Exception reporting rates for the Quality and Outcomes Framework need to be subject to uniform standards to ensure as many patients as possible benefit from the framework, a GP has argued this week in the British Medical Journal.

Dr Stephen Corcoran, a GP in north London, says in his letter that variations in exception reporting rates in the first year mean that some patients may be receiving suboptimal care and that practices that have hit their targets without resorting to extensive exception reporting may become disillusioned.

His letter says: “The wide disparities in exception reporting between some neighbouring practices may sometimes have a valid explanation but satisfaction with the quality and outcomes framework will hinge on clarification of what is acceptable and the adoption of uniform standards.”

Dr Corcoran’s letter followed an editorial in the BMJ from Dr Colin Kenny, a former chairman of the Primary Care Diabetes Society, in which he noted that 93% of general practices had achieved maximum points in diabetes care. Dr Kenny suggested that the system of rewarding those who provide high quality diabetes care through the use of clinical indicators should be extended to all those providing care for patients with diabetes.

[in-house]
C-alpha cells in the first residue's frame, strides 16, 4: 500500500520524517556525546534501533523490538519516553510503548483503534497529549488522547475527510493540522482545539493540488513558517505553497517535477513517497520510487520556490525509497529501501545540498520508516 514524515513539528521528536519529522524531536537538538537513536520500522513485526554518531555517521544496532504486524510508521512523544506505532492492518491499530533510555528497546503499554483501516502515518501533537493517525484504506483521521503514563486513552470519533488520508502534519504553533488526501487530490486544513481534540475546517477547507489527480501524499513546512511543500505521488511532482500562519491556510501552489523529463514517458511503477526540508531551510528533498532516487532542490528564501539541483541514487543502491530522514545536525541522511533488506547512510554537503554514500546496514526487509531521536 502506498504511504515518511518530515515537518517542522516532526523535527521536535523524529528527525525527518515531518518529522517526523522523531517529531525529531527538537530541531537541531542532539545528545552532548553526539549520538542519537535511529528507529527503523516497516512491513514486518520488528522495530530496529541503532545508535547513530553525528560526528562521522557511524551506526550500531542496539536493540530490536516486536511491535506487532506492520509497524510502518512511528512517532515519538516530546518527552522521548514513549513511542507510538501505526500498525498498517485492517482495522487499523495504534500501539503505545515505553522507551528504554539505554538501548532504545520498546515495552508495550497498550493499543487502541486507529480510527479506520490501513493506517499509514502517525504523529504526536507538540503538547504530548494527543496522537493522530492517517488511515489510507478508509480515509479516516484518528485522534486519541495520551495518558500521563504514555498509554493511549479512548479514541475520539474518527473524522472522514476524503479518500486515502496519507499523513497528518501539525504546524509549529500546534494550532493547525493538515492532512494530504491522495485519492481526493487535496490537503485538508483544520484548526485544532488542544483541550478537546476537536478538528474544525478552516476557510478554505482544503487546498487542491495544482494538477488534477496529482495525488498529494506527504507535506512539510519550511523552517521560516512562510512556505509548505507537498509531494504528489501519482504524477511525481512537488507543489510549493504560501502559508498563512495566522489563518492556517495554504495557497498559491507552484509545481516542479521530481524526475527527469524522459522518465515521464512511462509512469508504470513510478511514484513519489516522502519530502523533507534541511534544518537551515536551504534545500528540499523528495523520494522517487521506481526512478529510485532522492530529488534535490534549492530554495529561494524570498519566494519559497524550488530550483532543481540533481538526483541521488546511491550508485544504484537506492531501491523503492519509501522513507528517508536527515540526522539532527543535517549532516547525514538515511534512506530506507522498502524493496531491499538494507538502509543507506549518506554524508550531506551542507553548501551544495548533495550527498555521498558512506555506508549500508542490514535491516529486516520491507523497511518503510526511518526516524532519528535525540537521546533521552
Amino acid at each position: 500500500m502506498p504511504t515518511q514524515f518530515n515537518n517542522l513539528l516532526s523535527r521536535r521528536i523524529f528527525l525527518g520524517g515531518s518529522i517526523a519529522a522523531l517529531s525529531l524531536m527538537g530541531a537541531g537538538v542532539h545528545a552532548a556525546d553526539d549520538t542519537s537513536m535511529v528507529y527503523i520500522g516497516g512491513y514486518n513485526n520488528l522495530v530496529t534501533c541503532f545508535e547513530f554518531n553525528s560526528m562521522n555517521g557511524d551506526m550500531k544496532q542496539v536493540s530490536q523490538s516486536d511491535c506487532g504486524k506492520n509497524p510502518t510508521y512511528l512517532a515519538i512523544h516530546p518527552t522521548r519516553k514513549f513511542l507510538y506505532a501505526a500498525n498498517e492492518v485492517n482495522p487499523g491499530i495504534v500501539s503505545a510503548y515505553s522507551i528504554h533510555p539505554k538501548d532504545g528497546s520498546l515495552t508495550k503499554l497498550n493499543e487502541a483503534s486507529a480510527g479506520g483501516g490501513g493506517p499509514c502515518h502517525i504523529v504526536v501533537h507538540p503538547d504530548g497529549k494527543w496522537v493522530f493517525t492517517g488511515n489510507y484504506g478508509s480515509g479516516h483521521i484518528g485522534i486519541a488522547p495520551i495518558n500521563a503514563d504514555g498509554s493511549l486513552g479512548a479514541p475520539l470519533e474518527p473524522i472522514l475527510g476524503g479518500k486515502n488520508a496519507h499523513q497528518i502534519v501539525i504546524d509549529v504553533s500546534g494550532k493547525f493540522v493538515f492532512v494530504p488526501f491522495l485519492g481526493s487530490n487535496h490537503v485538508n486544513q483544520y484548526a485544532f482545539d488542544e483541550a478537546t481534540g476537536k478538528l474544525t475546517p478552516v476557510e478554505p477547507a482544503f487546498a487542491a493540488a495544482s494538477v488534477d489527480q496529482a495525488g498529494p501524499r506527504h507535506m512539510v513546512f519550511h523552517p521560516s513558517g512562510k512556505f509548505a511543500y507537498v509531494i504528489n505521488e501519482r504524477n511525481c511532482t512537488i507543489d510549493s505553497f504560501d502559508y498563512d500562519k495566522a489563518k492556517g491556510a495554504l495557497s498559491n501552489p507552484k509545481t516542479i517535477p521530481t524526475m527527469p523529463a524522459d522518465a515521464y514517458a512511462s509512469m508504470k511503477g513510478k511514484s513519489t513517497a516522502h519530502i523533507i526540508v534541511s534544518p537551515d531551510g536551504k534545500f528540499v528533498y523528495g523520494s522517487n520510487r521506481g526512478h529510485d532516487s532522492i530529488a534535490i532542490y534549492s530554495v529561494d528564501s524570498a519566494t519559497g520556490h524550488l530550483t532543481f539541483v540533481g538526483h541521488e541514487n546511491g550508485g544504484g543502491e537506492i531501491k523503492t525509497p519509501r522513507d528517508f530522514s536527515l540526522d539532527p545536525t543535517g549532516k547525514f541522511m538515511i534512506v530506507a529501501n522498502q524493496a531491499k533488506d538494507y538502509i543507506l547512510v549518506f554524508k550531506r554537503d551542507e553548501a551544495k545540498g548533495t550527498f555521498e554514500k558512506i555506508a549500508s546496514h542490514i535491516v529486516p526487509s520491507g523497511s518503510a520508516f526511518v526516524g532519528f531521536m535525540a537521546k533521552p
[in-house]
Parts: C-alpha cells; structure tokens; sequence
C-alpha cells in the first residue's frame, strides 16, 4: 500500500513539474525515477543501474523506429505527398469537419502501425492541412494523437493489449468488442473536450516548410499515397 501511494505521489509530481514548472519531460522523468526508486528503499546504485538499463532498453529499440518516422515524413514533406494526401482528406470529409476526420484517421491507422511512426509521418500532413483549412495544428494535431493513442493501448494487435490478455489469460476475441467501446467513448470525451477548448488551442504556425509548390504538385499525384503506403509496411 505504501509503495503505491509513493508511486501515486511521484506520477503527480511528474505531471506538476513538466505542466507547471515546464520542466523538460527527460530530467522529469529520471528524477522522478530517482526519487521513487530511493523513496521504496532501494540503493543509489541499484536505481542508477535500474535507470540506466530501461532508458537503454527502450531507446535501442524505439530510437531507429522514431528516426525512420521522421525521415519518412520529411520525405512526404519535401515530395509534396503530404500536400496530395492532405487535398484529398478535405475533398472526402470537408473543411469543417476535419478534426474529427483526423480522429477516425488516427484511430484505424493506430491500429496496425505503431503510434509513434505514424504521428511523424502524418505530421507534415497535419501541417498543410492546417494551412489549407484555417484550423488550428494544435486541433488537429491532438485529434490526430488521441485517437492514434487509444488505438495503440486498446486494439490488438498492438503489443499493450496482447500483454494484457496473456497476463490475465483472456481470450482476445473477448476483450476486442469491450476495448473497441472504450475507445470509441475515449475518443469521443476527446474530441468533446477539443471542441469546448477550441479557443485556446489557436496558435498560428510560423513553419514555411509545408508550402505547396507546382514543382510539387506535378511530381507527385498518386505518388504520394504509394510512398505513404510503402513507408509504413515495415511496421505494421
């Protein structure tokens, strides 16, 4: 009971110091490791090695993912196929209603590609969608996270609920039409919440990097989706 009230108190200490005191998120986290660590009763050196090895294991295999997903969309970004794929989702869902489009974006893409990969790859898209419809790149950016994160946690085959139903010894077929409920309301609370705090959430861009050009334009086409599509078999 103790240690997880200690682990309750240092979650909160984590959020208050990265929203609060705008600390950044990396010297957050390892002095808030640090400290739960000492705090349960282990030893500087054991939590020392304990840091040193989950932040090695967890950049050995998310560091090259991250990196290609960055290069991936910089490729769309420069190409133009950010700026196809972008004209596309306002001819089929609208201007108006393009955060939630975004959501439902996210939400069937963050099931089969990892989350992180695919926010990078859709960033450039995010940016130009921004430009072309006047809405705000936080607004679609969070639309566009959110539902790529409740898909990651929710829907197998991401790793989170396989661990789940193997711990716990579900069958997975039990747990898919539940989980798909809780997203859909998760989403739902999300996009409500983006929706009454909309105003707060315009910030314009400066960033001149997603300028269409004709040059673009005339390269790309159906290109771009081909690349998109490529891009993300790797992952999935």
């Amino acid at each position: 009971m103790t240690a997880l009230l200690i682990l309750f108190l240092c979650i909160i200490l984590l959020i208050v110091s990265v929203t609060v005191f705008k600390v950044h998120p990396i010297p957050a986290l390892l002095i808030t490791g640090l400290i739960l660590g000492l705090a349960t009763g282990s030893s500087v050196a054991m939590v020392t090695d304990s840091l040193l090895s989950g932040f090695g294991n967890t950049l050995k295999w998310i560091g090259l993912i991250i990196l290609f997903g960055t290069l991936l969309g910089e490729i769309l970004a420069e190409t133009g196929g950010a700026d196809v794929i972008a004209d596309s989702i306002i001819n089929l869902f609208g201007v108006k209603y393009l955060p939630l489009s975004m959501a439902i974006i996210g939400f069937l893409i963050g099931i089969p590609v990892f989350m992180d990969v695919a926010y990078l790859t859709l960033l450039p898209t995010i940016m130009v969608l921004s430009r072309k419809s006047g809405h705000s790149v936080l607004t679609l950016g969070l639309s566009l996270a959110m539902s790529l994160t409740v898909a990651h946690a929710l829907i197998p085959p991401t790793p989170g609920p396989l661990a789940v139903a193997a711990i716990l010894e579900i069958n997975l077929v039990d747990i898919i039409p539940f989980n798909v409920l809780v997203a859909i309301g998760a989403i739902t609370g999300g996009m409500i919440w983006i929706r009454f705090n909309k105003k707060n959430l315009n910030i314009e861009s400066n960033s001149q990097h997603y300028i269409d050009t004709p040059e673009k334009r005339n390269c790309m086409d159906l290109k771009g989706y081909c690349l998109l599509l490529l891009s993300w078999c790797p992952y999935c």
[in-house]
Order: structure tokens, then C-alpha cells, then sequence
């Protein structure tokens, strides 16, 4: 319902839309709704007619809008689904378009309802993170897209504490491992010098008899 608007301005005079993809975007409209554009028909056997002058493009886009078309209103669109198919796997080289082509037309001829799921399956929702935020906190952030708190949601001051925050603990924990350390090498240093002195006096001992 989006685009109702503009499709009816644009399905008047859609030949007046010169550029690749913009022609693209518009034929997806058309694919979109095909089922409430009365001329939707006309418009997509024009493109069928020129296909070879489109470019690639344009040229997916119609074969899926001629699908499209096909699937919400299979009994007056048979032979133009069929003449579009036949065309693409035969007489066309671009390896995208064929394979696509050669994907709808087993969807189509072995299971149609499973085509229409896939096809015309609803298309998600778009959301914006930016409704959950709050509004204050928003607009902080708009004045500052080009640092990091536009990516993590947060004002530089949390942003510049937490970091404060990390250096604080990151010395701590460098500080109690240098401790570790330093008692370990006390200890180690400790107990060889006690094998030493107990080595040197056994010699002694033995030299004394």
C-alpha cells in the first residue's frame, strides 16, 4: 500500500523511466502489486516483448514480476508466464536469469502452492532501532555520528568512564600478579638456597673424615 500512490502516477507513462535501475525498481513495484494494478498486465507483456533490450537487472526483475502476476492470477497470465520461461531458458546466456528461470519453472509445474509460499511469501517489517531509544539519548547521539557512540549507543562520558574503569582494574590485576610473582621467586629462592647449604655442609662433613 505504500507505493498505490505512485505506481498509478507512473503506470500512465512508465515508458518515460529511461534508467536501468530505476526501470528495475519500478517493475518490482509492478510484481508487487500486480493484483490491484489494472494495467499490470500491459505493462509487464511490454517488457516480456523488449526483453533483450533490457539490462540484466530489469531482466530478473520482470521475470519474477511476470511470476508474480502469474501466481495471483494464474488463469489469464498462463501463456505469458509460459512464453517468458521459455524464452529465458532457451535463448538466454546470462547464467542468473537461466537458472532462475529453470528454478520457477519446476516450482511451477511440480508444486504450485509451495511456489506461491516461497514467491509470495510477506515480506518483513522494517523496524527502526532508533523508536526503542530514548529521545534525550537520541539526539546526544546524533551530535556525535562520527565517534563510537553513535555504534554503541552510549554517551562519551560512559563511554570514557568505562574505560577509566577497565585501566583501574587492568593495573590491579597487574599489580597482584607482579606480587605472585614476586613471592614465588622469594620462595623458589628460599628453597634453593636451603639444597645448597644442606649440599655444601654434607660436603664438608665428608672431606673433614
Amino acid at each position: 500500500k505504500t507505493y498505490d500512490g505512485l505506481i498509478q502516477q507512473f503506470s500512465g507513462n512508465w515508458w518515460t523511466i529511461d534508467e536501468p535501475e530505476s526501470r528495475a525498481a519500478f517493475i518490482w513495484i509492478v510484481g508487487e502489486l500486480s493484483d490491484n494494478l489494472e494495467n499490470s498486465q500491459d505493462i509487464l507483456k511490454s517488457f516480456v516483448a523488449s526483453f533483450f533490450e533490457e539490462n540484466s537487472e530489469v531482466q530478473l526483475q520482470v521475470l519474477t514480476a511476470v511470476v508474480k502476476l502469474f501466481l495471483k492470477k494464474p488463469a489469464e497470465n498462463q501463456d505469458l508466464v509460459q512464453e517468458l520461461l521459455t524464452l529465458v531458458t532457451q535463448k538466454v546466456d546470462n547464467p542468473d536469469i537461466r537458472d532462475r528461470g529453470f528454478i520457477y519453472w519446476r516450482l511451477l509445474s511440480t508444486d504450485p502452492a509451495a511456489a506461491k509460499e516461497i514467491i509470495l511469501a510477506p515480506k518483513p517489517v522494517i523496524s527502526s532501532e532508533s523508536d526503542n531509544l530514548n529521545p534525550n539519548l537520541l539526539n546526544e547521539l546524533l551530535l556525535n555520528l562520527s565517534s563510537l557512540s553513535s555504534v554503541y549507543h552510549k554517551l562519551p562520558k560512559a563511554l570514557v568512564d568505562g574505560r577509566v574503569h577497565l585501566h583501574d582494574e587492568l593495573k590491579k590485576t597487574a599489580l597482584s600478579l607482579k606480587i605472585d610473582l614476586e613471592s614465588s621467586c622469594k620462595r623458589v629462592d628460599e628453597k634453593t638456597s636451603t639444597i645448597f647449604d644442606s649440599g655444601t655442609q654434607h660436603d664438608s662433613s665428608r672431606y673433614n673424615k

Figures prepared for EHI Primary Care by Dr Gavin Jamie, a GP in Wiltshire who has created a database of all the QoF results for the whole of the UK, reveal the extent of exception reporting

Dr Jamie said: “The broad overview of the stats is that there is no rampant scattering of exceptions. It is possible that this may occur in a small number of practices but these would have to be signed off by the PCT.”

Dr Jamie looked at indicator three in the diabetes domain which requires practices to recorded the smoking history of patients on the diabetes register. Out of 10275 practices in the UK a total of 351 practices, 3.4% of the total, excepted more than 5 % of patients.

Dr Jamie also looked at indicator six for diabetes, measuring HbA1c, which he said would be likely to generate more exceptions as patients may decline, not turn up or be on maximum tolerated treatment. Here the figures show that 59% of practices had less than 10% exceptions.

Dr Jamie said his view was that it was impressive if practices could get 80 to 90 % of patients willing to turn up for review and who are suitable for active treatment

He added: “No-one would dream of judging a hip surgeon by looking at the walking ability of those that did not turn up for an operation or those that decided not to go through with it.

Dr Paul Cundy, a GP in Wimbledon, south-west London, and a member of the British Medical Association’s General Practitioner Committee, said it was understandable that PCTs would ask practices that were widely divergent from the national trends to explain why.

He added: “My own personal experience is that in our practice of 11,000 patients we have 31 patients who are excepted and even then we are looking at individual partners’ rates and asking questions. I don’t see why a PCT shouldn’t want to ask the same questions.”